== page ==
Editorial

Government's focus on R&D a game-changer

Friday, February 08, 2019

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Finance Minister Dr Nigel Clarke's announcement that the Government will make funds available in the national budget for the pursuit of research and development (R&D) as of financial year 2019/20 has warmed our hearts.

Indeed, we are equally encouraged by Minister Clarke's pronouncement that, effective September 2020, the Government will take R&D spending into account in the calculation of the country's gross domestic product (GDP).

We feel a sense of satisfaction, having advocated this focus for years, with our most recent appeal made in this space last November when we argued that Jamaica can develop a vibrant science and technology industry if the Government substantially increased expenditure on R&D to State research institutions and to The University of the West Indies (UWI).

We had also suggested that the University of Technology, Jamaica should focus more keenly on technology; that more scholarships in science, technology, engineering and mathematics (STEM) subjects should be awarded at institutions of higher learning; more attention should be placed on STEM subjects at all levels of the education system; and that there needs to be increased tax incentives for private companies to fund R&D.

Most appropriately, Dr Clarke disclosed the Government's thinking at the opening of UWI Research Days on Wednesday. Our report on his address stated that, while Minister Clarke did not disclose the amount to be set aside in the budget, he offered only that it was a “modest allocation”, and that details will be shared when the Estimates of Expenditure are tabled in Parliament next week.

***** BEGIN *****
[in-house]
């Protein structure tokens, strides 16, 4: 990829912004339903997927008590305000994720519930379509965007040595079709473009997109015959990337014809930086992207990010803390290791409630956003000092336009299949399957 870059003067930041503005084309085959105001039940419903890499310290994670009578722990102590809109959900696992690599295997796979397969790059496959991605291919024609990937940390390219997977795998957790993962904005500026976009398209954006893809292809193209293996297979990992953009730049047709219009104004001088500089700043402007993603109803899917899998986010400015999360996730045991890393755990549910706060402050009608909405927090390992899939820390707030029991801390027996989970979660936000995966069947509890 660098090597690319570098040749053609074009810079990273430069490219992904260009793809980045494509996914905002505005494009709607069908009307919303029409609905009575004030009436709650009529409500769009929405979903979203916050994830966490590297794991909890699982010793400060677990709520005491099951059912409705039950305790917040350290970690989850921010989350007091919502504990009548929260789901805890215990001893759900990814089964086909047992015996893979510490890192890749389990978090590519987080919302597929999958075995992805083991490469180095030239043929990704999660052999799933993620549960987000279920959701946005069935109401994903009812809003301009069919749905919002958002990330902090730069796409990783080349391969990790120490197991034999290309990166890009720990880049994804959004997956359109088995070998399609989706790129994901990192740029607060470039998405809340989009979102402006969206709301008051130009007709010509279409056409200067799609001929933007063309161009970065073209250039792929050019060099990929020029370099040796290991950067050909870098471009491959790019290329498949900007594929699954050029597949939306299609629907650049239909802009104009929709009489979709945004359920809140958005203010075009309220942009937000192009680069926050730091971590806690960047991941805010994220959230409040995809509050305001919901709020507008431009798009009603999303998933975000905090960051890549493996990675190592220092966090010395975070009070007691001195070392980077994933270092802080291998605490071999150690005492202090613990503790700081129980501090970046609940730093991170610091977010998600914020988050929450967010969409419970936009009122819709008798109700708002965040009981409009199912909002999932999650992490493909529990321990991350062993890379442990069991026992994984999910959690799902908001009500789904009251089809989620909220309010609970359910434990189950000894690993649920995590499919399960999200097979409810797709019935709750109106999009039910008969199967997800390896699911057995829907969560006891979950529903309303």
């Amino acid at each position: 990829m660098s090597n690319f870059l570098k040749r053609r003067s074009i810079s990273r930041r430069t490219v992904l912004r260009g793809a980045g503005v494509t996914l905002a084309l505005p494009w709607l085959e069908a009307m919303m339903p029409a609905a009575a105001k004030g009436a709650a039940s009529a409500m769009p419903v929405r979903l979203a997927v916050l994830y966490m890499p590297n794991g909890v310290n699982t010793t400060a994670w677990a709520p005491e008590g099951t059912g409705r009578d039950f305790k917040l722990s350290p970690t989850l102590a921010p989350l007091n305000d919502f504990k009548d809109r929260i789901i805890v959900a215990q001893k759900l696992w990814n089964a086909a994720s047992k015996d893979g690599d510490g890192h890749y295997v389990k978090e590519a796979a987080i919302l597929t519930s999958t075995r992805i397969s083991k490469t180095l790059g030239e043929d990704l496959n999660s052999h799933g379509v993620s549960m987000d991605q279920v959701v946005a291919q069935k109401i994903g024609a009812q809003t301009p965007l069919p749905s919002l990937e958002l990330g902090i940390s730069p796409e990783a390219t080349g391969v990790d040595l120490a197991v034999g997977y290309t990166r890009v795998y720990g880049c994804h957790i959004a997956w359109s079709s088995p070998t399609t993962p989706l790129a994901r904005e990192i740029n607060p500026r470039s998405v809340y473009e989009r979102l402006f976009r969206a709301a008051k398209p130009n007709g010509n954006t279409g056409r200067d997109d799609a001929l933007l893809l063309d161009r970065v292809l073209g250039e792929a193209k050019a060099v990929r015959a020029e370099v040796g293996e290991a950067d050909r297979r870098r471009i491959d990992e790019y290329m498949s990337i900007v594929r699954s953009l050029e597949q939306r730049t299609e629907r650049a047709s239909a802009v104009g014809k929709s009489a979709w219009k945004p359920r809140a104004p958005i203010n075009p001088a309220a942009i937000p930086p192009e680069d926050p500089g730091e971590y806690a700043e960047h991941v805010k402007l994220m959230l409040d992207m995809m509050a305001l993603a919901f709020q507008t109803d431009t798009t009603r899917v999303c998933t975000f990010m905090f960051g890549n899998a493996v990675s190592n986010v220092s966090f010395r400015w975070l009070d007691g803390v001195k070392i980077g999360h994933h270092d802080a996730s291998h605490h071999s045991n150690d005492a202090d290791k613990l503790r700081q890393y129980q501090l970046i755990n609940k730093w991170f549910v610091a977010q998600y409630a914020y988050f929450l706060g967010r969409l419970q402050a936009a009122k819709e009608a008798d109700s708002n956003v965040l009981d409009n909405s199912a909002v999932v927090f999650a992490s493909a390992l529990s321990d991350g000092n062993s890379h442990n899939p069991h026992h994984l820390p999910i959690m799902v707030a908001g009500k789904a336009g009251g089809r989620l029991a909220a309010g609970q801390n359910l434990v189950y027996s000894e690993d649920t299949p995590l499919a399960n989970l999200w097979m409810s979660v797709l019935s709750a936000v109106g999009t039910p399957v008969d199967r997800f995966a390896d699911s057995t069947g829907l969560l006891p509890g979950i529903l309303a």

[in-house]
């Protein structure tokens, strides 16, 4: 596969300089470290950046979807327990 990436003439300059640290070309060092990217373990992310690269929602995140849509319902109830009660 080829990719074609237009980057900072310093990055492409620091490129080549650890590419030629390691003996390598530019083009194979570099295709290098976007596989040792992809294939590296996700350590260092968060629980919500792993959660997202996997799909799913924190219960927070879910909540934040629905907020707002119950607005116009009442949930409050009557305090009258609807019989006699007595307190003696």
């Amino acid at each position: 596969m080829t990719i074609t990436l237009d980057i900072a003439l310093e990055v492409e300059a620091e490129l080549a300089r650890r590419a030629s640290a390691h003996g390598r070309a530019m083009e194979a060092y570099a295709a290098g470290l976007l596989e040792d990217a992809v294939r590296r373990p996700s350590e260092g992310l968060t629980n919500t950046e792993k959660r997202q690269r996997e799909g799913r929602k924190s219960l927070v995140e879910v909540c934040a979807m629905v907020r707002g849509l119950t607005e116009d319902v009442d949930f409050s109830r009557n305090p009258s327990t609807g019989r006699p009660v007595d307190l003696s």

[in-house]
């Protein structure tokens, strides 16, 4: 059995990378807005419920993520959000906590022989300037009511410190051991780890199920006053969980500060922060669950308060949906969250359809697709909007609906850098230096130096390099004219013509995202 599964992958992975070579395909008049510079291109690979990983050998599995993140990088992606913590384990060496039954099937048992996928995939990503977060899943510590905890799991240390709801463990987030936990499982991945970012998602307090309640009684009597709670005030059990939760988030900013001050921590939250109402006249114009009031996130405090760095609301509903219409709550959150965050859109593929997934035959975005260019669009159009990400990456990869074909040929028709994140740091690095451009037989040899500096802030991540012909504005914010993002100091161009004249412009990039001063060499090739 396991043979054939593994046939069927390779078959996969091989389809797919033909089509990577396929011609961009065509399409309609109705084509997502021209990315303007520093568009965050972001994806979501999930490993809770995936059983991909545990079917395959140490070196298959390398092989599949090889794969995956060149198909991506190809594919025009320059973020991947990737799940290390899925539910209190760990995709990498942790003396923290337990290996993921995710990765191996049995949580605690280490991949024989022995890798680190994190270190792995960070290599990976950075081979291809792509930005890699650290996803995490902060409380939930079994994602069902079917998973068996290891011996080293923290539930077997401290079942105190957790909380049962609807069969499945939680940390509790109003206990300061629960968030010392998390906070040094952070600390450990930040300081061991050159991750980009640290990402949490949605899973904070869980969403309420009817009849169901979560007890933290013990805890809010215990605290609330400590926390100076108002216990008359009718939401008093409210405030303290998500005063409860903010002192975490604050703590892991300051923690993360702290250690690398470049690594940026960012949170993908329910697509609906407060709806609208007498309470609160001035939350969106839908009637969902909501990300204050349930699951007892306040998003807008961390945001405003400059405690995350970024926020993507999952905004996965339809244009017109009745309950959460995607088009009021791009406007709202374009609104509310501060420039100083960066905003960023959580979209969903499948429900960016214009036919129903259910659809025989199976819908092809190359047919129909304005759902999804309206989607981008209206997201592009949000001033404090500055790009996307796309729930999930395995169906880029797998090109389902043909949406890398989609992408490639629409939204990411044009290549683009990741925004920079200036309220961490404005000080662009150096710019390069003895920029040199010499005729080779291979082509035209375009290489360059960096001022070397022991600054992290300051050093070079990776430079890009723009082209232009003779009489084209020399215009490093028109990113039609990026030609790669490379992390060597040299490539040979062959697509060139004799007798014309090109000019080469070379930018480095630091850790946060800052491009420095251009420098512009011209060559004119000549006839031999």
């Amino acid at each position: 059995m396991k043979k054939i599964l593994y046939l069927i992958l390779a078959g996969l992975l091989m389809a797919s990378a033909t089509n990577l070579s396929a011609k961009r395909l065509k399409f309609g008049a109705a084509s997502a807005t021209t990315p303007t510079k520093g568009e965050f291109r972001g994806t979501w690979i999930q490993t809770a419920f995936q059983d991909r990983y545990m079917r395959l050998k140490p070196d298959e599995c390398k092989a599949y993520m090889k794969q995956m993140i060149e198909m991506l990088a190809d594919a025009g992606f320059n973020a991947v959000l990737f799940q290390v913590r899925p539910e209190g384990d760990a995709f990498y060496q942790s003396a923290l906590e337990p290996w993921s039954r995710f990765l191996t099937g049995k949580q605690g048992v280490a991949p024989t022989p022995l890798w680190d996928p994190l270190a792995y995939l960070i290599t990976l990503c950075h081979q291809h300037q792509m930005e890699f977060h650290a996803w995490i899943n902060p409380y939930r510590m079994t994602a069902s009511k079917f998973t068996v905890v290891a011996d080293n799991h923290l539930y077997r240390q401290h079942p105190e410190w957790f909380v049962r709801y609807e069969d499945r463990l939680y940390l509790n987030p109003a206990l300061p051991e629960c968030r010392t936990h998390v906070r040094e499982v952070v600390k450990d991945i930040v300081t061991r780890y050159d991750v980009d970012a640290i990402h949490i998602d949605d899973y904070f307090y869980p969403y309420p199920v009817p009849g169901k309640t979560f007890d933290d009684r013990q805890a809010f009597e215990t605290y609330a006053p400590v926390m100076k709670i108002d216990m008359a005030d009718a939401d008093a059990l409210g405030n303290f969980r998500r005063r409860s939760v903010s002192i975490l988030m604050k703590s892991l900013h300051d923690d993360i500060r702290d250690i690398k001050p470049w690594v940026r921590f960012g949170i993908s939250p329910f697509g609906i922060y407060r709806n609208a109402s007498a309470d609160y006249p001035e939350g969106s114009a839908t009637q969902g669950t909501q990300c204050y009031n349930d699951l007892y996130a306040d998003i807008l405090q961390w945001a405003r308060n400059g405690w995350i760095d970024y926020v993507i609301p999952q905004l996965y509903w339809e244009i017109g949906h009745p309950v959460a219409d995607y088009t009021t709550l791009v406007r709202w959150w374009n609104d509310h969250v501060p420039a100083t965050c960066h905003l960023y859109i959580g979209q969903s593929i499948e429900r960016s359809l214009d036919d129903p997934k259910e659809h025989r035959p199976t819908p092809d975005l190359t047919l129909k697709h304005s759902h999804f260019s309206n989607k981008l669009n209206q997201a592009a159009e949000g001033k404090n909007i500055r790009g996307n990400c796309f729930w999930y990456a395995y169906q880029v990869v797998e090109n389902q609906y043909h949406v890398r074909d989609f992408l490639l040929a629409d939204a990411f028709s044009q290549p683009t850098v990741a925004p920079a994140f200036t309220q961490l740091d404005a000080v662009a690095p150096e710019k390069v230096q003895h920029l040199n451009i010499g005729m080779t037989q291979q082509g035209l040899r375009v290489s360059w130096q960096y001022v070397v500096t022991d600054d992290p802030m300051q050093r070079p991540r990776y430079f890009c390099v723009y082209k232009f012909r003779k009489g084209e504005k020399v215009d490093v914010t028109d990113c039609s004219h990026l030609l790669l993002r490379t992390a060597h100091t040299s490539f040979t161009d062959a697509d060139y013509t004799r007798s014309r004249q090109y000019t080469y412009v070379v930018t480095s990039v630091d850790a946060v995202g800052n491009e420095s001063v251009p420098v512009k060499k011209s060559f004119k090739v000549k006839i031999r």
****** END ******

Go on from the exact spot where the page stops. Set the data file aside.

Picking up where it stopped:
We, of course, look forward to that information as we hold firm to the view that it is intuitively appealing but fallacious to argue that developing countries, especially small ones like Jamaica, are too poor to afford R&D and should therefore concentrate on acquiring the latest technology.

That view, as we have argued before, is also the antithesis of economic development, because small is a problem in some fields but not in most areas of scientific research. We also believe that adopting the latest existing technology is an attempt at catching up that can never happen because the adopting country doesn't gain a comparative advantage over other countries; and adaptation of technology cannot be a perfect match for local conditions.

Pointing to data from the UNESCO Institute for Statistics, Minister Clarke said that global spending on R&D has reached a record high of almost US$1.7 trillion, with about 10 countries accounting for 80 per cent of spending. That, he noted, was due to the fact that, as part of the UN Sustainable Development Goals, countries have pledged to substantially increase public and private R&D spending as well as the number of researchers by 2030.

The upshot of that commitment has been that the European Union recorded a 3.5 per cent increase in GDP, while that in the USA was 3.6 per cent.

Minister Clarke has pointed out that here in Jamaica the decision to increase spending on R&D is geared at the development of home-grown policy and innovation.

“We want to get to a place where policy is driven by research into our own unique situations,” he said.

That, we hold, is a commendable goal.


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